Now, one really big source of sulfur dioxide is those big ships that carry cargo containers from one continent to another. They burn the kind of oil that's left over after everybody's done taking the fraction that they want out of it. It's like the worst cheapest oil. That's what they use. It has a lot of sulfur in it. They burn it, and that sulfur dioxide goes in the atmosphere and it seeds clouds. You can actually see them from space. They're called ship tracks, and they are clouds that are created by sulfur dioxide being spat up from the stacks of these big ships.

Now, I don't know if you already see where I'm going with this, but this is absolutely wild. But because sulfur dioxide is bad for people and animals and the Earth, the UN's International Maritime Organization passed a new rule that said you have to burn low sulfur fuels in these big ships. That rule went into effect in 2020, and over the last few years, there have been significantly fewer ship tracks.

Scientists have been looking at this really carefully and their models are showing that, like, almost all of the new warming of the North Atlantic surface of the sea can be attributed to just new light hitting it that wouldn't normally be hitting it. Now, that's mostly because of ship tracks and partially because this year, there was just less dust from the Sahara (for I think unrelated reasons).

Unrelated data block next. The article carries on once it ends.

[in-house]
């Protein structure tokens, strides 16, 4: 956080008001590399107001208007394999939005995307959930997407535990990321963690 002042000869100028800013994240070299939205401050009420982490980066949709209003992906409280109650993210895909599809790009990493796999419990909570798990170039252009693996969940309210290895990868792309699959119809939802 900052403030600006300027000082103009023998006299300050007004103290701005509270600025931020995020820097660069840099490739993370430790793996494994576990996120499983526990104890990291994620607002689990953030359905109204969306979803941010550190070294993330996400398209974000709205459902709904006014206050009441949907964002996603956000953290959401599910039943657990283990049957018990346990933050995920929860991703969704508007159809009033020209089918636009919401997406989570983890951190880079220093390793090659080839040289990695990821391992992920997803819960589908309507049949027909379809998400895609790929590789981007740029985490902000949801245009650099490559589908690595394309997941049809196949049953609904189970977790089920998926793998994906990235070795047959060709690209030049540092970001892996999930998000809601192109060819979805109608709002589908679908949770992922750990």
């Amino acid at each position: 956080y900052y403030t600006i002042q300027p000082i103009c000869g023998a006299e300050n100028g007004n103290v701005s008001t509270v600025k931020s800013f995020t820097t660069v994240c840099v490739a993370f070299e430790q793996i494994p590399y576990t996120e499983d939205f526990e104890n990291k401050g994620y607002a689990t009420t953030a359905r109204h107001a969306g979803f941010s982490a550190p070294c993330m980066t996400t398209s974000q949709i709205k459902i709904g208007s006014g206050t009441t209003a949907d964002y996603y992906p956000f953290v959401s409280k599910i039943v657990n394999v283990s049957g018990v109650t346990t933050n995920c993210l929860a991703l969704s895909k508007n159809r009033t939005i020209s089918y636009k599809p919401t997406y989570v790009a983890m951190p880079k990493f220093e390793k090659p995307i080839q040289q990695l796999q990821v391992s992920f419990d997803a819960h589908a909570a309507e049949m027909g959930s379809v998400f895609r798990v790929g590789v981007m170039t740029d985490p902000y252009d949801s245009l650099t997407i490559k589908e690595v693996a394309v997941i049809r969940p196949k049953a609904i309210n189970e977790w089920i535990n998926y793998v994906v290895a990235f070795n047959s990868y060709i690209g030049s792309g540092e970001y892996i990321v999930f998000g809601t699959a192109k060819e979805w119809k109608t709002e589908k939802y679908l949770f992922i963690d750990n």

So in one way, this is very bad news, like, it turns out global warming is worse than we thought it was. We were just being shielded from some of its effects by other pollution that we were throwing up into the atmosphere. But in another way, and I think a bigger way, in the long term, this is good news because the experiment that we just ran here is priceless and also impossible to pull off. Like, if we had wanted to run this experiment, it would have been so expensive that we never could have done it. But it also would be politically impossible to pull off because geoengineering is such a hot button issue. Instead, we got a perfect experiment showing us the effects of local geoengineering on this area, and the thing is you don't have to use sulfur dioxide to seed cloud. There's other ways to do it that don't involve a bunch of acid rain and giving people asthma.

One of the ways is to just shoot sea water into the air. There's a bunch of seawater around, you shoot it up into the air with, like, misters that make it like super tiny so it can float in the atmosphere just like any other particle. Most of the water evaporates, leaving behind little crystals of salt that then can seed clouds and then falls back down and the ocean's like, "Yeah, that was the salt that was here in the first place."